PF Achievement Unlocked: monthly dividend income


Yesterday, I bought another dividend stock and succeeded at one of my baby-steps towards self-sustaining wealth: I have a passive monthly dividend income. 

Albeit, a small one, but it’s there!

I know some people disagree with my decision to put money into savings & investments when I still have student loans, but acquiring income-generating assets is just as important to me as eliminating debt.

I used to read Early Retirement Extreme religiously (I still drop by occasionally but I’m not as diligent because I just don’t get the never-travel and take-cold-showers thing), and I was fascinated by the idea that you could accumulate enough wealth for it to be self-sustaining — and to do so on a middle-class income. I really never thought I would be destined to be wealthy because I expect to earn an average income for the entirety of my career, and assumed I would always need to work in order to pay my bills. Reading ERE really made me realize that not having to work (but still choosing to, because I love my job!) is a viable option, and even attainable relatively early in my adult lifetime.

Most stocks pay out quarterly, so when I pick which companies I want to buy shares in, I try to stagger their payout dates so I’m not getting all my dividends at the same time. This isn’t as easy as you might think: I’ve often found if I’m interested in say 5 different companies, 3 or 4 of them pay out on the same schedule. I might just be bad a stock-picking, but I think the financial year plays a big role in this too.

I’m pretty stoked about achieving this passive income goal, because now I feel ready to start building my portfolio in other ways, and I might even put dividend-payers on the back-burner for awhile.

Really I just love that there’s money being deposited into my account on a monthly basis and I don’t have to do anything except let it happen!


  1. I’m so focused on paying off debt, but I do need to start doing what you’re doing. I know I can get a better rate and income in other places.

  2. Have you read Mr. Money Mustache’s blog? It’s the same idea as ERE, but a little more palatable for those of us who don’t want to go SO extreme. Also, he’s another Canadian 🙂

  3. You’re not going to tell us what stock it is? You’re such a tease.

    I’m gonna guess it’s Shaw Communications. They pay monthly.

    • Bridget (Author)

      I think you misunderstood my post; I said I have a monthly dividend income not that I bought a monthly dividend paying stock. I don’t own any stocks that pay monthly.

  4. Congratulations! This is one of my 2012 goals as well.

  5. Congrats! P.s I love the new blog layout.

  6. I 100% agree with Marissa – the new blog design looks tight!

    Also, I can’t wait to start investing some loot. I’ve got my primary targets met (emergency fund, debt, etc.), so perhaps it’s time.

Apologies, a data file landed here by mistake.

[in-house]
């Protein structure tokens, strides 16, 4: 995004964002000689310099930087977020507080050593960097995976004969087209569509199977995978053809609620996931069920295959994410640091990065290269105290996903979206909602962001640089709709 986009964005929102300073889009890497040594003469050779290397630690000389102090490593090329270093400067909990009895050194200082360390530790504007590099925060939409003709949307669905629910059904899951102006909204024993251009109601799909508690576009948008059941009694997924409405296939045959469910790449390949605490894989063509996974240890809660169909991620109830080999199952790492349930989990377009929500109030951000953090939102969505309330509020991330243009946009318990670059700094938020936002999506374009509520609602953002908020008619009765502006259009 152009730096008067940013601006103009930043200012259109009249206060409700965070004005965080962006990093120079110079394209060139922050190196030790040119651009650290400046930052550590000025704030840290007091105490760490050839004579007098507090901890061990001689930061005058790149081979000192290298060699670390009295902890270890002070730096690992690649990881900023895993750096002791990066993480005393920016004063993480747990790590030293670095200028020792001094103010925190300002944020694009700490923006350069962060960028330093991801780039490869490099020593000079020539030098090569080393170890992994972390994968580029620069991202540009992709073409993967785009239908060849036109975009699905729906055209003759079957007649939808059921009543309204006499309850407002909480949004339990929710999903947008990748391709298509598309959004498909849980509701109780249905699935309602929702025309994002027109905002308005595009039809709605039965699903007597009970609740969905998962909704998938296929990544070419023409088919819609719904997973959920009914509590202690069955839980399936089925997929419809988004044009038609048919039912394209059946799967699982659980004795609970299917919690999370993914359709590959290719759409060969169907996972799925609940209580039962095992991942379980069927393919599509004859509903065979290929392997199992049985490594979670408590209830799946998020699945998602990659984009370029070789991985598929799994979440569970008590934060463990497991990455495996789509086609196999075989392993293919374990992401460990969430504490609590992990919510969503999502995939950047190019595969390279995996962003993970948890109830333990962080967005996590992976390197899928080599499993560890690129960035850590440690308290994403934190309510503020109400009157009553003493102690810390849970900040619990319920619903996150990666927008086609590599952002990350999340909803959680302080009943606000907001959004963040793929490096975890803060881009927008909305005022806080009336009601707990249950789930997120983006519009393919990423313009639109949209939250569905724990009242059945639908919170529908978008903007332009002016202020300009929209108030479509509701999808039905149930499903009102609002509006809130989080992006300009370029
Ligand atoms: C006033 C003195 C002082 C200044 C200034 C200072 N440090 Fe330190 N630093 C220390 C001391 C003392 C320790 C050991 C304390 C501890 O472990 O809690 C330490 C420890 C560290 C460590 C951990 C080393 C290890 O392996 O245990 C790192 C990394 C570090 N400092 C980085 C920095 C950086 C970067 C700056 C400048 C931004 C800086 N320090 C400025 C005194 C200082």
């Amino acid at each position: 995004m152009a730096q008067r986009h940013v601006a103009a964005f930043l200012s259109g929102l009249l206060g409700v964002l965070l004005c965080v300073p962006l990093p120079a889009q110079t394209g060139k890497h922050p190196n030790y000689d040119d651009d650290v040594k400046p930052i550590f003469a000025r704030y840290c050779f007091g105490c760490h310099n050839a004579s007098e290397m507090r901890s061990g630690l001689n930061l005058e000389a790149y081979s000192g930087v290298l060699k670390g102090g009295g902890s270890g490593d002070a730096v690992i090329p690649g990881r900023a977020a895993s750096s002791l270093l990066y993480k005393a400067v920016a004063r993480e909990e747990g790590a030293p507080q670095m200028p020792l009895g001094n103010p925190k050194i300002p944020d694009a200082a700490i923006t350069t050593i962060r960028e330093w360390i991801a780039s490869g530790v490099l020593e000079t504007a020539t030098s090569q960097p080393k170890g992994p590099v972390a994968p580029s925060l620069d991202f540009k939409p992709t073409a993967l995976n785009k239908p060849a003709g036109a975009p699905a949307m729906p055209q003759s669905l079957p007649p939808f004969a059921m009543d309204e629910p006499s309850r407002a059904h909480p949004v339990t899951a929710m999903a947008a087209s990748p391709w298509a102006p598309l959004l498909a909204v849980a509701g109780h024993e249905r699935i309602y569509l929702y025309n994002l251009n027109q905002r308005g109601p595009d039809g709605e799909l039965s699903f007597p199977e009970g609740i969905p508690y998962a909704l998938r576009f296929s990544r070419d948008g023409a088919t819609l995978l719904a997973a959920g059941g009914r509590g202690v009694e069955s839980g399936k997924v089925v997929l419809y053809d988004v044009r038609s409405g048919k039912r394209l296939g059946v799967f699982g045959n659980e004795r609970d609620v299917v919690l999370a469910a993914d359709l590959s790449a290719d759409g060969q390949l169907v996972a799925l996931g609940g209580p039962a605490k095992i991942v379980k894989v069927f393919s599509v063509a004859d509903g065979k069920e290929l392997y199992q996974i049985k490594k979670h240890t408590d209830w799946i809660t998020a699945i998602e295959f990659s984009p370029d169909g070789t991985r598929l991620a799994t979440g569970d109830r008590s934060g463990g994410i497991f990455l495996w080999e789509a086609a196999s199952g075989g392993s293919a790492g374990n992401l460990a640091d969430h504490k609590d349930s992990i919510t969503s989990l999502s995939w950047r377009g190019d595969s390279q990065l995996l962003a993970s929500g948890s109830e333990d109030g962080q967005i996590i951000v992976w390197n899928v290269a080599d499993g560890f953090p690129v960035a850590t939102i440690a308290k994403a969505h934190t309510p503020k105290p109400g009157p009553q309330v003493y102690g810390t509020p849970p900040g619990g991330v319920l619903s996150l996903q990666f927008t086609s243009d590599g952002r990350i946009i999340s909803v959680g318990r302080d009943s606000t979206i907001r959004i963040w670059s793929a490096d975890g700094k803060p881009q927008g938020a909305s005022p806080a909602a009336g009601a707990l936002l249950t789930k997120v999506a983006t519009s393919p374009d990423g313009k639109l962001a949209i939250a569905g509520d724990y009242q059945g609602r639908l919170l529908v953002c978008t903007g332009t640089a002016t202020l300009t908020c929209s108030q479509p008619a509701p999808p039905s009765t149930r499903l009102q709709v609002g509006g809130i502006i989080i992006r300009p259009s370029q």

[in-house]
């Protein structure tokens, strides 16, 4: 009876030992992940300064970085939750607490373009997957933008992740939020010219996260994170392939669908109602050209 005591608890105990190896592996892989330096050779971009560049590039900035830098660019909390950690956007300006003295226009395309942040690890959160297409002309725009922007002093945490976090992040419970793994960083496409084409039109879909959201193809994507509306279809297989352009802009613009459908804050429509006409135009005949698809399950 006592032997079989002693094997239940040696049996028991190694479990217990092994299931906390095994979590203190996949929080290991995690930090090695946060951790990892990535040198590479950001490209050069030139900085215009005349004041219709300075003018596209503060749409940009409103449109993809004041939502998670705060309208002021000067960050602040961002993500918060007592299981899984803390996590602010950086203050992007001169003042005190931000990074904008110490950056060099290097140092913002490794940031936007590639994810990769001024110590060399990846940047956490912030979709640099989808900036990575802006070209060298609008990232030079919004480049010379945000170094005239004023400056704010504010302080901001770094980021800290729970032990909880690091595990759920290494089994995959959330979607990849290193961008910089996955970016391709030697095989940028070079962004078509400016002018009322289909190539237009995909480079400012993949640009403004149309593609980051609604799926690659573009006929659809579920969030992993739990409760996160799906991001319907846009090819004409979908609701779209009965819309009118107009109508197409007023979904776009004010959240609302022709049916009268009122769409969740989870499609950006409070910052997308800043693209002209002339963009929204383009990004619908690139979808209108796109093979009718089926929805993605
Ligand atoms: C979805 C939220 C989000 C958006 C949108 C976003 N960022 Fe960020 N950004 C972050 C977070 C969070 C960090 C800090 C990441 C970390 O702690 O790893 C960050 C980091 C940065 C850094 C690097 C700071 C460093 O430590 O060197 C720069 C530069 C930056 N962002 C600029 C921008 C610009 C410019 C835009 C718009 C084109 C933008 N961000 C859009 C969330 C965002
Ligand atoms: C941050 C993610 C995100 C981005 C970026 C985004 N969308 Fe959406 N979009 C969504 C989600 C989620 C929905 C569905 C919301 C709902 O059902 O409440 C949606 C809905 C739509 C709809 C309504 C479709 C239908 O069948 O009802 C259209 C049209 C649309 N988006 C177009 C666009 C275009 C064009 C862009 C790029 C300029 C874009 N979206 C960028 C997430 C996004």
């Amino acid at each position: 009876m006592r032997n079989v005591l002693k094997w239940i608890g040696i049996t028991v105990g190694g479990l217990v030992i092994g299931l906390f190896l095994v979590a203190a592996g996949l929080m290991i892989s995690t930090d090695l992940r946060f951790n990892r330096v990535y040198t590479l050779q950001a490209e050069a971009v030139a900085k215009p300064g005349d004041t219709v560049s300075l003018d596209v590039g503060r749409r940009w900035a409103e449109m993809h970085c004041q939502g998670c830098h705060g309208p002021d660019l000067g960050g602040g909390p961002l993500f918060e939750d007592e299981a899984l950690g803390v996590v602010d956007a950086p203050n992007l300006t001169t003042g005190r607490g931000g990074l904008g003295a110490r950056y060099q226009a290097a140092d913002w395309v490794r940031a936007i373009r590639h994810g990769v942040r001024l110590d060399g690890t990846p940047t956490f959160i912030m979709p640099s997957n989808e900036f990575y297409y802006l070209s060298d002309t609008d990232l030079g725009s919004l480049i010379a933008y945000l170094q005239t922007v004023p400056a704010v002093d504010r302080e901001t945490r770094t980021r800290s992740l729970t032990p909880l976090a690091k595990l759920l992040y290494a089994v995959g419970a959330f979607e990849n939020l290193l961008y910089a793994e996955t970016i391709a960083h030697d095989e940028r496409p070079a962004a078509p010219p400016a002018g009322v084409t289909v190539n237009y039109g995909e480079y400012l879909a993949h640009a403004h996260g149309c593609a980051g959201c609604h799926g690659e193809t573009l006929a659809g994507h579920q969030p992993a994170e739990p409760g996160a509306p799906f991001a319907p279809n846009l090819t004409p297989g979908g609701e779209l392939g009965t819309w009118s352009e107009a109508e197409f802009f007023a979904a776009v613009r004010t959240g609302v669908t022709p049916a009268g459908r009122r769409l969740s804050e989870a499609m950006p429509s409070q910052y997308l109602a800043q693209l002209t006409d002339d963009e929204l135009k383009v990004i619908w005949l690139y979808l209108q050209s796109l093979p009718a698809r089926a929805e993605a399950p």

7. So I haven’t done much investing yet. How do you find stocks that pay dividends?

    • Brian

      Lots of stocks pay dividends. Some of the lists people like to pick stocks off of are the Dividend Champion and Dividend Aristocrat lists. These are companies that have been paying dividends for long periods of time (seen as stable) and raising their payout rate yearly.

      I have a portfolio I have set up using these lists (and some of my own analysis). You could also invest in ETFs that track dividend paying stocks as well and it is a bit more diversified than owning a single stock (Which is seen as risky).

      • Bridget (Author)

        Exactly what I was going to say!

        I basically Google, read investing blogs, and do my own research on Yahoo Finance. Generally many of the big well-established companies (Coca-cola, Proctor & Gamble, etc) pay dividends, but how much and how often can vary.

  8. Cognratulations! We are friends so I won’t harass you about the debt. You are way more financially mature than I was coming out of college.

  9. YAY! Get it, girl.

  10. Nice job on your goal. Before long you’ll have income rolling in every week. The companies I have work with difference fiscal calenders so some months I get more dividends than others, but oh well. New blog design is so pro looking btw (゜o゜).

    • Bridget (Author)

      yeah I get more some months too — which is why it was such a big deal for me to finally find one the tpays out between the others haha.

      I have a plan to get a bi-weekly dividend income, but I think it will take some time. I just don’t have the money to invest in the stock market the way I want to right now =\ maybe once those pesky student loans are gone

  11. I think it’s important to do other things with your money (save, invest, etc) even if you have debt – life doesn’t stop if you’re in debt. Neither do your goals!

  12. “Dividend income” is another language to me!!

    Great job diversifying your income? savings?

    Eek! I need to read up on this topic 🙂

    • Bridget (Author)

      haha dividends are payments made by a company to its shareholders. Many companies do it, so if you own shares of say Target or Johnson & Johnson, you’ll get a small amount of money every three months (a certain amount per share).

      It’s a nice way to generate a small passive income — but I use it all to buy more stocks so it’s income that doesn’t really get spent lol

  13. That is the life and something I hope to achieve myself in the future.

  14. Gaaahhhh, tell us how!

  15. Over a ten or twenty year period, it’s pretty easy to build an income portfolio that can at least supplement your regular income. The key is to start early and be consistent. You would be surprised what $1000 a month invested every month into quality dividend growth stocks turns into after twenty years.

    That’s what I’m working on, building a dividend income portfolio to support my wife and myself when we are ready for our early retirement.